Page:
A Monk with No Name

Today seems another good day
for spreading barley or wheat to dry.
He was always smiling.
One of his front teeth was missing.
Even alone
he was always smiling.

On and on he walked.
Walking on and on was his way of study.

The road was his study room.

The birds went flying above,
he walked on along the road.

Twenty, thirty miles a day
murmuring to himself was all his prayers and chanting,
walking with lips tightly shut
was his meditation.

On and on he walked.
Grinning brightly, on he walked.
He seemed to think
he was smiling like Kasyapa.
As he walked
he’d beg a white radish
from a farmer and eat it.
Given a sweet potato
he’d scrape off the earth and eat it raw.

He’d stop at any temple to spend the night.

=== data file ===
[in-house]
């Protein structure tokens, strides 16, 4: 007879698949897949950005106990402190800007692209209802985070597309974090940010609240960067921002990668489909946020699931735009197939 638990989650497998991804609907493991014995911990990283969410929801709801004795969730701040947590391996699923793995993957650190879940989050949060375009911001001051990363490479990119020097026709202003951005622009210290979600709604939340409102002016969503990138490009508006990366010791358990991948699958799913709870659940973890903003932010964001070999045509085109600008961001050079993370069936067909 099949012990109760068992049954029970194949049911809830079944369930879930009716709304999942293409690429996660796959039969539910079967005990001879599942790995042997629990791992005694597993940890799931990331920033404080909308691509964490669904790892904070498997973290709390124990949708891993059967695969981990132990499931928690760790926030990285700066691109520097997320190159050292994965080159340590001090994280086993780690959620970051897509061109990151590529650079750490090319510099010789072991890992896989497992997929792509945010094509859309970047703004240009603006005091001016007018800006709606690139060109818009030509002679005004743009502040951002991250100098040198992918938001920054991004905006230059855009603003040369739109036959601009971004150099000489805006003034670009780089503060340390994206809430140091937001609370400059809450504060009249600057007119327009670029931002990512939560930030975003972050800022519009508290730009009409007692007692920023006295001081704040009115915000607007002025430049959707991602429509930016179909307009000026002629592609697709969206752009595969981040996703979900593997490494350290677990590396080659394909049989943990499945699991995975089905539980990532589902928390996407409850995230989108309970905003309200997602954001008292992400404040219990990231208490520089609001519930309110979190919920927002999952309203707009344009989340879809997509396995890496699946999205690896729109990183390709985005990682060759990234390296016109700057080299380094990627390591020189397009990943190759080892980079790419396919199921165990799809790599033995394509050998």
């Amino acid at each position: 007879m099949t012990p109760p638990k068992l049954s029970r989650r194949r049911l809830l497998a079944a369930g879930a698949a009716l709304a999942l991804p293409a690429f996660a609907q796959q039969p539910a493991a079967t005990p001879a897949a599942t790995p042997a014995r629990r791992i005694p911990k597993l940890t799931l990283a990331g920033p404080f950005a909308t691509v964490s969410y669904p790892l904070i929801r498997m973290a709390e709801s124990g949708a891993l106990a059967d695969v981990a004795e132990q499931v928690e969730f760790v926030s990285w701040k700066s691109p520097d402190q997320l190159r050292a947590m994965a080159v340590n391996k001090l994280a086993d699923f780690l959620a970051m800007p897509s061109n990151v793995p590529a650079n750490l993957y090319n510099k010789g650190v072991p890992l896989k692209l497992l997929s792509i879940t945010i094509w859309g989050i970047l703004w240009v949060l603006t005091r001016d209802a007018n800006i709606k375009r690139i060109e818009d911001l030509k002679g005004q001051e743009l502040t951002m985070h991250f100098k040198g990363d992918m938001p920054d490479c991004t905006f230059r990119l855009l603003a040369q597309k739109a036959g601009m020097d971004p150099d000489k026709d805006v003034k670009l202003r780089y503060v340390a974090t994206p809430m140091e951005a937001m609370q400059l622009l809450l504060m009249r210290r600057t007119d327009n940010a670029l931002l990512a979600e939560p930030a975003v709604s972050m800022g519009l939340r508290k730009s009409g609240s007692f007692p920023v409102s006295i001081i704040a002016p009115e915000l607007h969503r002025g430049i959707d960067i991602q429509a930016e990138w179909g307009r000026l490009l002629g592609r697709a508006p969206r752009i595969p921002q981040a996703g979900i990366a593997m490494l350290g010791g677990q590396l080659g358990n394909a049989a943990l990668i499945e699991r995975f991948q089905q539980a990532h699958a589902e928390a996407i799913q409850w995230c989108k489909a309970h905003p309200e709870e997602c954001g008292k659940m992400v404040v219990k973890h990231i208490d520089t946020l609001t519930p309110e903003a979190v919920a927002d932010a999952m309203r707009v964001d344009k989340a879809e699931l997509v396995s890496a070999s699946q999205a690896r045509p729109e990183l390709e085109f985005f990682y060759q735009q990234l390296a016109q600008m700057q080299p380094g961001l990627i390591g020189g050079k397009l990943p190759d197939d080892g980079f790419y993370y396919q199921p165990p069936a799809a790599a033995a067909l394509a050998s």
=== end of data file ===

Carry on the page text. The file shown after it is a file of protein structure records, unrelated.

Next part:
Once, told there was no room,
those being hard times,
he spent the night
sitting on the floor in the temple hall.

At 3 in the morning
he packed that temple’s Buddha statue in his bag
and set out under a drizzle:
Buddha, don’t stay in a temple like this.
I’ll take you to a proper temple.
Naturally enough,
there was no morning chanting in that temple.

On and on he walked.
After he’d walked twenty miles,
he installed the statue in another temple
and left again.
Still grinning.

Sometimes people asked his Buddhist name.
Sometimes people asked his civilian name.
He just smiled,
gave no answer.

Today seems a very good day
for drying beans.

Inside
each one of these beans
is a bean plant
with sixteen
bean-pods hanging in clusters
and in each pod
the beans packed tight.

No doubt next year’s bean harvest will be a fine one, too.

From Maninbo [Ten Thousand Lives],volume 30. Copyright Ko Un. Translation copyright 2010 by Brother Anthony and Lee Sang-Wha. All rights reserved.